Brandy is a distilled spirit produced from fermented fruit. Grapes are most common (essentially making brandy distilled wine), though brandies are also derived from apples, apricots, peaches, and other fruits. Brandy can be made anywhere in the world, and there are regional styles like cognac, Armagnac, grappa, and pisco. Often enjoyed straight, brandy is the foundation of several classic cocktails, and drinkers in Brazil, Germany, India, Russia, and the Philippines drink the most brandy today.

What Is Brandy Made From?
Brandy derives its name from the Dutch word brandewijn, meaning “burned wine.” It is a liquor distilled from fermented fruit juice, pulp, or pomace (the remnants of grape wine production). Traditional brandy is made from grapes. Other fruits fall into two categories: pome brandy comes from fruits like apples and pears, while stone fruit brandies use apricots, cherries, peaches, and plums.

There are no global regulations regarding brandy production, though some regions are known for a specific style that must meet certain standards. While the process to make brandy varies from one variety and distillery to another, there are four basic steps in its production:

The fruit is fermented into wine by introducing yeast to the fruit mash, which converts the natural sugars into alcohol.
The wine is distilled into a strong, concentrated alcohol. Copper pot stills are traditional and very common, though some distillers use continuous column stills.
Brandy’s often aged in wood barrels (French and American oak are typical) for at least a few years or up to 30 years. In the barrels, the clear distillate mellows, picks up oak flavors, and develops an amber color. Unaged brandies are typically classified as eau-de-vie; some may rest in stainless steel tanks or a similar vessel for a short time to mellow.
The final step is to blend several barrels of brandy and water to reach the desired taste and bottling strength.
The majority of brandies are bottled at 40 percent alcohol by volume (ABV, 80 proof).

What Does Brandy Taste Like?
In general, brandy is sweet and fruity. It has the alcohol punch and oak nuances of whiskey mixed with the softness of sweet wine. The longer a brandy is aged, the more mellow and oaky its flavor becomes. Additionally, other fruit brandies and particular styles will have different flavors from standard grape-based brandy.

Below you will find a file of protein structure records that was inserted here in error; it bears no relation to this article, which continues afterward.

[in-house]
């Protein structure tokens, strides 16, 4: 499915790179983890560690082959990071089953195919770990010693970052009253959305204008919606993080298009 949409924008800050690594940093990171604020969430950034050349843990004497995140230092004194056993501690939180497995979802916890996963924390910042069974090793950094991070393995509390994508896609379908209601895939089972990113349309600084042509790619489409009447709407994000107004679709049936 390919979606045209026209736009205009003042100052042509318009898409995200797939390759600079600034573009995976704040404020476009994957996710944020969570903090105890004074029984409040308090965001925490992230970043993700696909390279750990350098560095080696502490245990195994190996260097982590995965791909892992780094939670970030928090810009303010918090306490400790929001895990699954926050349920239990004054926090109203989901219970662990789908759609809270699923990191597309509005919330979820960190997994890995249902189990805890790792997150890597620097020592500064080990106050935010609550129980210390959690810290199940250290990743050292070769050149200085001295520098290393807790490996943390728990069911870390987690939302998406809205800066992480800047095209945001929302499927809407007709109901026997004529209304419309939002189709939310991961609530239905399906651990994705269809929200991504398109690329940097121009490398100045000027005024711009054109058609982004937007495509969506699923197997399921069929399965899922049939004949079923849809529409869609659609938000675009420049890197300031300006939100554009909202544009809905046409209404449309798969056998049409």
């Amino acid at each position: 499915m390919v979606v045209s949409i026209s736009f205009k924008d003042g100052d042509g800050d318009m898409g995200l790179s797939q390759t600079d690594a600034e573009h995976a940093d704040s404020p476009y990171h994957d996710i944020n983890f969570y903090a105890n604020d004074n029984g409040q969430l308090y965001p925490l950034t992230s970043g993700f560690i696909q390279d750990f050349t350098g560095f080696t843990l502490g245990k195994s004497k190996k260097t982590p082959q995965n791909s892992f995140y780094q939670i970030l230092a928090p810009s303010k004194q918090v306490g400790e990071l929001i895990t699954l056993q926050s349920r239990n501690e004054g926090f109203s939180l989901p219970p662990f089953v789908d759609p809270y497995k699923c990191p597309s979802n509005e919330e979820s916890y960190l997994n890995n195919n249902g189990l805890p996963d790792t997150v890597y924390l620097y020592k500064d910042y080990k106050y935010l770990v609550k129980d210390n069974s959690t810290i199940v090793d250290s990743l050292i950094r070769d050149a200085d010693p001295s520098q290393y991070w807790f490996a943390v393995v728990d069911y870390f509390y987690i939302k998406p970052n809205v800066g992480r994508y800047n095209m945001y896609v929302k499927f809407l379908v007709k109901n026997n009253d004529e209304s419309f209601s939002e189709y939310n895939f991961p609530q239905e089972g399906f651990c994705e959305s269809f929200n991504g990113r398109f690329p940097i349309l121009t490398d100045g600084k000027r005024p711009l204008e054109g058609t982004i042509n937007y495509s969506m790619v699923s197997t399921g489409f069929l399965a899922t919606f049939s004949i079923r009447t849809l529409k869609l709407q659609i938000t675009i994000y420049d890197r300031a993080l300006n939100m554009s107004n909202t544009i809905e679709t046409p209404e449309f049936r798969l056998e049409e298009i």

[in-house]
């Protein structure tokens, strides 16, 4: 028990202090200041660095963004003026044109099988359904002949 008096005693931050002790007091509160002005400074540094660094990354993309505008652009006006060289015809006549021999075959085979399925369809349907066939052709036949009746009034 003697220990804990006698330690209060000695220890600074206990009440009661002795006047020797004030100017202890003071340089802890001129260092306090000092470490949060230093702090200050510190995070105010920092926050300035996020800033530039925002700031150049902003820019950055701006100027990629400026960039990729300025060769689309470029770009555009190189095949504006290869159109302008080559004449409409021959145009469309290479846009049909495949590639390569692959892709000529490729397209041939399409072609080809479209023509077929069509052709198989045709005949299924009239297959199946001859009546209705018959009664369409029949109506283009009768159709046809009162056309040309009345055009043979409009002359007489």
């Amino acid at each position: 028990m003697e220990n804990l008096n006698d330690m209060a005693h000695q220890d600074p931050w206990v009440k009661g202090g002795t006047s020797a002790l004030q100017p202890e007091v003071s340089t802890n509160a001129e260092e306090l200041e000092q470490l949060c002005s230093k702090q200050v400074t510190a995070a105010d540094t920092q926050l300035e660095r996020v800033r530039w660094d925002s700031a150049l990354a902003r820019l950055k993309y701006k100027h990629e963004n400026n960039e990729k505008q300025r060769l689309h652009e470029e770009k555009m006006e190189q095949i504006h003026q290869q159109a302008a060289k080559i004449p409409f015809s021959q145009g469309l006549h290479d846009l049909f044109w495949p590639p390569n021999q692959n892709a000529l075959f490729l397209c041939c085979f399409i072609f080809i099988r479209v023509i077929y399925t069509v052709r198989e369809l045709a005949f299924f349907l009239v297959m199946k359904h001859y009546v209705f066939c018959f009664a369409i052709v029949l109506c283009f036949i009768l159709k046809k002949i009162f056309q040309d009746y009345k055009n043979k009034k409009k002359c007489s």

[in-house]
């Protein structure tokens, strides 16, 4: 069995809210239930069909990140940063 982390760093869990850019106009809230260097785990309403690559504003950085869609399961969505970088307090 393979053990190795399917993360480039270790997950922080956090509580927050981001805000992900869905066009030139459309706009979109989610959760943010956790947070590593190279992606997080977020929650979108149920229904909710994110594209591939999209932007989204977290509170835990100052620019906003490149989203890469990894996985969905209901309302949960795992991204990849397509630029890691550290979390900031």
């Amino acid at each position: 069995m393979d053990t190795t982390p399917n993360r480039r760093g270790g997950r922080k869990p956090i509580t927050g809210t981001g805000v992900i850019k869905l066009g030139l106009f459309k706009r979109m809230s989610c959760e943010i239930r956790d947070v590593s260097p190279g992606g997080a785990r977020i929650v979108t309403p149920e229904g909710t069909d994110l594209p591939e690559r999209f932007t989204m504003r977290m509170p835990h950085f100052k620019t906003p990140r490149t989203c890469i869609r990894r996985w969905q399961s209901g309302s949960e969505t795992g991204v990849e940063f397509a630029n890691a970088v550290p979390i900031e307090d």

How to Drink Brandy
Brandy is often enjoyed straight. Well-aged and higher-end brandies, cognac, and Armagnac are particularly well-suited to sipping from a brandy snifter. The specialized glass with an oversized bowl wonderfully captures the aroma of room-temperature brandy and makes the experience more enjoyable. Nearly all brandies, including chilled eau-de-vie and room-temp grappa, make a nice digestif to enjoy after dinner. Grappa is also commonly served in or alongside hot espresso in Italy.

Brandy is an excellent cocktail ingredient. It is one of the most common base spirits for classic cocktails and it’s often lightly enhanced with just a few other ingredients. Sangria and mulled wines are some of the more elaborate mixes that traditionally include brandy. You’ll find many old recipes that feature apple, apricot, cherry, and peach brandies as well. Spanish brandy works well in mixed drinks, and pisco is famously used in a pisco sour but finding its way into a number of modern drink recipes as well.

Reading Brandy Labels
Traditional brandy has a rating system to describe its quality and age. These indicators are most often used for French brandies and typically near the brand name on the label. The star rating is older and generally no longer used but sometimes referenced for comparisons. American brandy can carry these designations without minimum requirements.

VS: “Very Special” or 3-star. For cognac, the youngest brandy in the blend must be aged at least three years in wood; for Armagnac, the minimum is one year.
VSOP: “Very Superior Old Pale” or 5-star. Cognac, Armagnac, and Calvados must be aged at least four years in oak.
Napoleon: Used for some French brandies aged in wood for at least six years.
XO: “Extra Old.” Cognac, Armagnac, and Calvados must be aged at least ten years.
Hors d’age: Traditionally used for brandy too old to determine the age. Today, it’s used for cognac and Calvados at least six years old, and Armagnac that’s 10 years old. Brandies with this label typically exceed the minimum by several years.
Vintage: Designates brandy stored in the cask until it is bottled with the label showing the vintage date.
Cooking With Brandy
In food, brandy is often used similar to a cooking wine. Brandy is added to savory and sweet sauces and incorporated into desserts. It’s also used to make brandied fruit.